In a minimal set up reminiscent of Marc Bolan’s Tyrannosaurus Rex acoustic project, Detroit-based Jeremy Waun and his drummer, Johnny Weeks are currently touring the Midwest and East coast. Waun is performing an intimate Brooklyn show at Kave Espresso Bar in Bushwick this Wednesday, October 10th at 6pm. Waun is also a member of the band Reverend, self-described as, “freak soul, pysch rock.”

He might be producing music out of the Capitol Park loft [in the heart of downtown Detroit] that techno music was arguably born out of– but when you hear and see him perform, you can sense as much country soul as you do of the city. Growing up in northern Michigan, his interests lay in mysticism and psychedelia. Still, fascinated with the seeker-shaman figure, his music remains quintessentially rooted in Detroit’s varied music scene—like so many others who find themselves there, the lure was a sense that its over-looked vastness is teeming with creative possibility.

Ashley Hennen, PLAYGROUND DETROIT”s newest contributor, interviews Waun.

Hennen: There’s a lot of musical history in your building—particularly with electronic music. How does that inspire you?

Waun: We live in the loft because of the sheer space there. I feel also that we’re holding onto it because something like that might not last that much longer, especially in the price range. With the buildings musical history, past and present—people throwing shows and parties, [PD attended a party there during The Movement weekend] there’s great energy there and it’s great to play music. It’s right downtown–with everyone living there, all of these different bands and such, it restores culture and creativity where it’s not totally revamped yet. There’s a band called The Guys, they are cool people.

I’m also really inspired by Scott Berels who lives upstairs. He’s a sculpture artist, and he’s in the process of making the downstairs into an art studio. It’s going pretty well, depending on when you go down there, there are wood-working tools, they have a kiln down there. Right now, he basically uses it to work on his larger sculpture pieces but I know he opens it up for smaller art shows there. I’m hoping that’ll be going down by the end of the year.

What initially drew you to living in downtown Detroit?

I was living in Ann Arbor, [about 45 minutes from Detroit] enjoying it, but when we found this loft we couldn’t pass that chance up.

We actually weren’t really aware of the kind of culture or music scene in the city at the time, it was more being able to create what we wanted to.”

“No Words” – Jeremy Waun from Jessica Brasher on Vimeo.

Aside from your amazing spot you live and work in, what else inspires or influences your music?

I’d say obvious things like love and other, you know, emotional experiences. But, also trying to express the importance of communication with one another, forming community with everyone around you, and not doing things for superficial reasons. Pretty much trying to let out actual feelings rather than a staged product-type music.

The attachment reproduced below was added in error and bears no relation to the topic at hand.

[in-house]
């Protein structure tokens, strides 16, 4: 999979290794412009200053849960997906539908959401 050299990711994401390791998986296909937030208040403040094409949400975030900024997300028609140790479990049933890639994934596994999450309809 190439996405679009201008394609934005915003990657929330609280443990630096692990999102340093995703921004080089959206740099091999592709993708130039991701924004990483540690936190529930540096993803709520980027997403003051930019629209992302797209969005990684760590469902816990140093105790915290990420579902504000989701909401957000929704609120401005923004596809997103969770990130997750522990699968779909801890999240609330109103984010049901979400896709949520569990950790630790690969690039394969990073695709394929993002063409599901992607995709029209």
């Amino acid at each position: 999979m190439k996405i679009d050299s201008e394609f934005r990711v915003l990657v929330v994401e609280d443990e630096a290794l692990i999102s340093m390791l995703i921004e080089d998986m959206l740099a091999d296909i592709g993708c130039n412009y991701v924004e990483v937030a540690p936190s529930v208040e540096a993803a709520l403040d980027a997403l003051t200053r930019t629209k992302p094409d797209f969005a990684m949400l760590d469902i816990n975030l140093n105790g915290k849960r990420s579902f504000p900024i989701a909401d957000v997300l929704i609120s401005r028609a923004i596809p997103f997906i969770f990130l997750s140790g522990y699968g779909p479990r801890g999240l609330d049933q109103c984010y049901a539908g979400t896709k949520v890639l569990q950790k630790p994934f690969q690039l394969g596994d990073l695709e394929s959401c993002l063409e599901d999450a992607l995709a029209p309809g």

Have you been to Brooklyn before?

I haven’t been to New York since I was a child, so I’m calling it my first time. I’m looking forward to checking out a thriving city.  I wanna get out there and really talk to people. I don’t know if it’s true, but I’ve heard from some people who live in New York, saying it’s not easy to get involved in different socials sects. We wanna be cool with everyone, and experience NYC with no walls up.

Jeremy Waun – Age for Change (2010)

Has anything interesting or bizarre happened during your tour travels?

We were talking in Chicago about feminine energy, and right now we feel like mainstream culture is a very masculine thing, but on this whole trip we’ve been finding the divine feminine: some books that are different mantras and salutations for the mother goddess, the funny coincidence was that we found a drawing in there that we used on our posters for most of the trip. Then meeting a lot of people that we just talked to and everyone’s talking about this possible consciousness shift, but we’re taking about how we hope it’s just a shift to allowing more feminine aspects to be embraced: simple things like hospitality, even caring. We’ve had really awesome experiences in Fairfield, Iowa- we got to stay in a restored old Catholic school that now has recording studios and massage therapy studios. We played out in the forest with traditional folk musicians walking under the moon.

What should Brooklyn expect at your show coming up at Kave?

It’ll definitely be acoustic, definitely low-key.

This whole trip feels like a more honest pilgrimage, you know? We’re making enough to get by. It’s almost like a shamanic experience, musically. My goal [with the tour] is to spread the message of the importance of just… creation in general, creating art, and trying to inspire people by traveling with such a minimal set-up, to maybe go out and spread positive vibes to the world themselves.


1087 Flushing Avenue #121

Brooklyn, NY 11237


Ashley Hennen is a multimedia artist and writer with an abiding interest in web publication and new media. Spending her time between Brooklyn and Detroit, she serves as Editorial Producer for the Detroit Regional News Hub and writes music under the name Wire Eyes. She studied abroad in Italy at the Università degli Studi di Macerata, and graduated from Alma College with a Bachelor Degree in English Literature in 2010.